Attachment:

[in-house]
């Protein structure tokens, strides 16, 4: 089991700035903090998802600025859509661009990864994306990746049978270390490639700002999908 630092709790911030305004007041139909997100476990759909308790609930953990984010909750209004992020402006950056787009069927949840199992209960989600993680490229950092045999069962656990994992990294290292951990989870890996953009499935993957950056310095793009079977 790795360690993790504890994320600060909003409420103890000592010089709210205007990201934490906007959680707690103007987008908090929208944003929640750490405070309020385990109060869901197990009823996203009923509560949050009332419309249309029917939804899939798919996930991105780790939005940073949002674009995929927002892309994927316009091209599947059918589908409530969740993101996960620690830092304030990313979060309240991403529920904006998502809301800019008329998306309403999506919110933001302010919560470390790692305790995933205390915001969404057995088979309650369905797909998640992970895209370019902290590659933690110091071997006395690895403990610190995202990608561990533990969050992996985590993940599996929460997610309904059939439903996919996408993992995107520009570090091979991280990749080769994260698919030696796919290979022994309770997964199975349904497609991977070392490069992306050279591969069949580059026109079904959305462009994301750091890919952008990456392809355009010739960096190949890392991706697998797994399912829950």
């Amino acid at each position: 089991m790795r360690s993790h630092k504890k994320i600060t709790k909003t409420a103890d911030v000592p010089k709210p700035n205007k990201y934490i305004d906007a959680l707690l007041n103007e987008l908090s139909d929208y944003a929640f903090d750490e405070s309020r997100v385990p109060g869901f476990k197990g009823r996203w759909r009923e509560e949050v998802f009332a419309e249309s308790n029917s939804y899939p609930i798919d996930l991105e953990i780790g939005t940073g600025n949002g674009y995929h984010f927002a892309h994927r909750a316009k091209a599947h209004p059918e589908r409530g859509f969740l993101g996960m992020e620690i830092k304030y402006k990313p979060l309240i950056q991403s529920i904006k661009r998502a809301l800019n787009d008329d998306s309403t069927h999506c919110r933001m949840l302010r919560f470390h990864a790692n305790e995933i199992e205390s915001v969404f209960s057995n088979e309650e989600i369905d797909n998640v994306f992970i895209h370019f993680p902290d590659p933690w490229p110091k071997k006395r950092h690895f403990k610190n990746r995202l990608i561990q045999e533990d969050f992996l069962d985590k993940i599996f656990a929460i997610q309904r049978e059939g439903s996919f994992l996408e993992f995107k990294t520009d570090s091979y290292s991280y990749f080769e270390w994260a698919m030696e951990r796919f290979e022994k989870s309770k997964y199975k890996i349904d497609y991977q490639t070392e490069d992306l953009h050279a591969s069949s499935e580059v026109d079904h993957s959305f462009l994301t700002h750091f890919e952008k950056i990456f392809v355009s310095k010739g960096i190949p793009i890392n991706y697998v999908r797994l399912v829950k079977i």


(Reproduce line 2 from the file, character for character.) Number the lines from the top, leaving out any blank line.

């Protein structure tokens, strides 16, 4: 089991700035903090998802600025859509661009990864994306990746049978270390490639700002999908 630092709790911030305004007041139909997100476990759909308790609930953990984010909750209004992020402006950056787009069927949840199992209960989600993680490229950092045999069962656990994992990294290292951990989870890996953009499935993957950056310095793009079977 790795360690993790504890994320600060909003409420103890000592010089709210205007990201934490906007959680707690103007987008908090929208944003929640750490405070309020385990109060869901197990009823996203009923509560949050009332419309249309029917939804899939798919996930991105780790939005940073949002674009995929927002892309994927316009091209599947059918589908409530969740993101996960620690830092304030990313979060309240991403529920904006998502809301800019008329998306309403999506919110933001302010919560470390790692305790995933205390915001969404057995088979309650369905797909998640992970895209370019902290590659933690110091071997006395690895403990610190995202990608561990533990969050992996985590993940599996929460997610309904059939439903996919996408993992995107520009570090091979991280990749080769994260698919030696796919290979022994309770997964199975349904497609991977070392490069992306050279591969069949580059026109079904959305462009994301750091890919952008990456392809355009010739960096190949890392991706697998797994399912829950």